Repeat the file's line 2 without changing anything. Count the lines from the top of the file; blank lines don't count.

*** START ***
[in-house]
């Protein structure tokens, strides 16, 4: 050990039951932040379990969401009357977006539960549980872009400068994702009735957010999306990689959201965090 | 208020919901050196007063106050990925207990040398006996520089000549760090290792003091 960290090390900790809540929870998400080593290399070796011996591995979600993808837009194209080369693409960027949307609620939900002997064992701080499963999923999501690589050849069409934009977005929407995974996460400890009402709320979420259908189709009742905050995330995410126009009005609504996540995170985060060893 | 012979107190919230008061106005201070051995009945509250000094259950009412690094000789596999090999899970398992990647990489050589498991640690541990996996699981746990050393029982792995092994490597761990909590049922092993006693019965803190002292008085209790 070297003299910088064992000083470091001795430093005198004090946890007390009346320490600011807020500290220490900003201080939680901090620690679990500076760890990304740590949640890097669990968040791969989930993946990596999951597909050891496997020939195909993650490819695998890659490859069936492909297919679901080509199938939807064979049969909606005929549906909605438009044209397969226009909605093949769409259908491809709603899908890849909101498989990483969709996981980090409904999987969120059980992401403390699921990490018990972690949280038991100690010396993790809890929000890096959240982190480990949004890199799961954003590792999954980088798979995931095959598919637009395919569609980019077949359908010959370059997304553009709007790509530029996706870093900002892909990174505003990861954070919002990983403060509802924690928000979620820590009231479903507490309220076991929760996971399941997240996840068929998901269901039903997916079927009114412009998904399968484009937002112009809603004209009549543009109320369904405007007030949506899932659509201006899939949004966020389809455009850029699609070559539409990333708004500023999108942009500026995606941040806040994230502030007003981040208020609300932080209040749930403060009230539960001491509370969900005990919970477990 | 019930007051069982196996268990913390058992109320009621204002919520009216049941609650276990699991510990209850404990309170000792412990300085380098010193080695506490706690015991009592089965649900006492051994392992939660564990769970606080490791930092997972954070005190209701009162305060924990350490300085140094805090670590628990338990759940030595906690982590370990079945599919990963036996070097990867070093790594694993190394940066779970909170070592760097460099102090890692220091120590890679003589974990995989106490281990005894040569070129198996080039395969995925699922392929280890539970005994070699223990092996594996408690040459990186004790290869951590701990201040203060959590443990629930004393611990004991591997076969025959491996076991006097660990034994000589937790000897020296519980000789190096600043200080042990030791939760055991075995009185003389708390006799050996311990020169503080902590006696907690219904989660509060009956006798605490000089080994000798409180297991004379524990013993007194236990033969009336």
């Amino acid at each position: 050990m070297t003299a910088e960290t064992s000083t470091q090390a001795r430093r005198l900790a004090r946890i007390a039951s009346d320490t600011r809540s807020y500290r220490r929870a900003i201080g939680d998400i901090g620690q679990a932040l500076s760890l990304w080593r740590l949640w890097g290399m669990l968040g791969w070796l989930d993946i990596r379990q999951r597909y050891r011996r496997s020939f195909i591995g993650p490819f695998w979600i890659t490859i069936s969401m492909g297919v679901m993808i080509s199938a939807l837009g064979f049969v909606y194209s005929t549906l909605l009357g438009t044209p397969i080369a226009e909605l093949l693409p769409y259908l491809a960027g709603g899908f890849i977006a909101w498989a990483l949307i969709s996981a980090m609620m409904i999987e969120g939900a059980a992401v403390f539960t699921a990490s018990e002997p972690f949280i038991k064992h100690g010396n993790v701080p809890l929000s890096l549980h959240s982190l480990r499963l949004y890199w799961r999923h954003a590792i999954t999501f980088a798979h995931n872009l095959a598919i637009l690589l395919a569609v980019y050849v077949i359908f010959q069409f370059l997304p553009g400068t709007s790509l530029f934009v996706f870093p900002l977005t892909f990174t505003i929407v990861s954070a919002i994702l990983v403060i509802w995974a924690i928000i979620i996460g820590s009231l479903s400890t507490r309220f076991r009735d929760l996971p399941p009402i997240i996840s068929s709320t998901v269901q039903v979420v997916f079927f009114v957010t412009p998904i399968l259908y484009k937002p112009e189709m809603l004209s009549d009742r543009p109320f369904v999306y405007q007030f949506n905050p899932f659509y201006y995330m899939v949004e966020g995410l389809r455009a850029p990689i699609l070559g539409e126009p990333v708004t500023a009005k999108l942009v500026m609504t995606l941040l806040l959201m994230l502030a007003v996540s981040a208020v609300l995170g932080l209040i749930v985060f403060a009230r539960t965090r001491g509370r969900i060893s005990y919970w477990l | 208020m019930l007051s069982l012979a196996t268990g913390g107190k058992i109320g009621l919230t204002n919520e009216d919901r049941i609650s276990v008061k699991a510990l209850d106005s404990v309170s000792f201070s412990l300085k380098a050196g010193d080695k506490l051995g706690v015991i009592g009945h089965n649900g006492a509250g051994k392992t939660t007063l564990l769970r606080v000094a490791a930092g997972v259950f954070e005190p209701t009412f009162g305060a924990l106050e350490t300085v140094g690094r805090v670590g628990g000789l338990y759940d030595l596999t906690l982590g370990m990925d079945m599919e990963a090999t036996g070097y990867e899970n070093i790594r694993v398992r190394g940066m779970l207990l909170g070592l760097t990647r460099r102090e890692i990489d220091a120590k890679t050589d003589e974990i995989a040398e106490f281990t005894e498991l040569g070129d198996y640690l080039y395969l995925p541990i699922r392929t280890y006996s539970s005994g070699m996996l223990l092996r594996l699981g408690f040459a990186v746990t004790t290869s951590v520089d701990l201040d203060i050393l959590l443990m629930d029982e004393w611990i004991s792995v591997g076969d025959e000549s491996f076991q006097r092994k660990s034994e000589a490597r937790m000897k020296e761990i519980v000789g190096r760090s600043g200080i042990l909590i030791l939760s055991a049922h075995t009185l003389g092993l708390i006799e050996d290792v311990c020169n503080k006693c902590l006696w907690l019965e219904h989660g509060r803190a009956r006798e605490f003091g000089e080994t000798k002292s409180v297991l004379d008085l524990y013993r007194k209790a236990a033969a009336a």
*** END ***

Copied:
């Protein structure tokens, strides 16, 4: 050990039951932040379990969401009357977006539960549980872009400068994702009735957010999306990689959201965090 | 208020919901050196007063106050990925207990040398006996520089000549760090290792003091 960290090390900790809540929870998400080593290399070796011996591995979600993808837009194209080369693409960027949307609620939900002997064992701080499963999923999501690589050849069409934009977005929407995974996460400890009402709320979420259908189709009742905050995330995410126009009005609504996540995170985060060893 | 012979107190919230008061106005201070051995009945509250000094259950009412690094000789596999090999899970398992990647990489050589498991640690541990996996699981746990050393029982792995092994490597761990909590049922092993006693019965803190002292008085209790 070297003299910088064992000083470091001795430093005198004090946890007390009346320490600011807020500290220490900003201080939680901090620690679990500076760890990304740590949640890097669990968040791969989930993946990596999951597909050891496997020939195909993650490819695998890659490859069936492909297919679901080509199938939807064979049969909606005929549906909605438009044209397969226009909605093949769409259908491809709603899908890849909101498989990483969709996981980090409904999987969120059980992401403390699921990490018990972690949280038991100690010396993790809890929000890096959240982190480990949004890199799961954003590792999954980088798979995931095959598919637009395919569609980019077949359908010959370059997304553009709007790509530029996706870093900002892909990174505003990861954070919002990983403060509802924690928000979620820590009231479903507490309220076991929760996971399941997240996840068929998901269901039903997916079927009114412009998904399968484009937002112009809603004209009549543009109320369904405007007030949506899932659509201006899939949004966020389809455009850029699609070559539409990333708004500023999108942009500026995606941040806040994230502030007003981040208020609300932080209040749930403060009230539960001491509370969900005990919970477990 | 019930007051069982196996268990913390058992109320009621204002919520009216049941609650276990699991510990209850404990309170000792412990300085380098010193080695506490706690015991009592089965649900006492051994392992939660564990769970606080490791930092997972954070005190209701009162305060924990350490300085140094805090670590628990338990759940030595906690982590370990079945599919990963036996070097990867070093790594694993190394940066779970909170070592760097460099102090890692220091120590890679003589974990995989106490281990005894040569070129198996080039395969995925699922392929280890539970005994070699223990092996594996408690040459990186004790290869951590701990201040203060959590443990629930004393611990004991591997076969025959491996076991006097660990034994000589937790000897020296519980000789190096600043200080042990030791939760055991075995009185003389708390006799050996311990020169503080902590006696907690219904989660509060009956006798605490000089080994000798409180297991004379524990013993007194236990033969009336």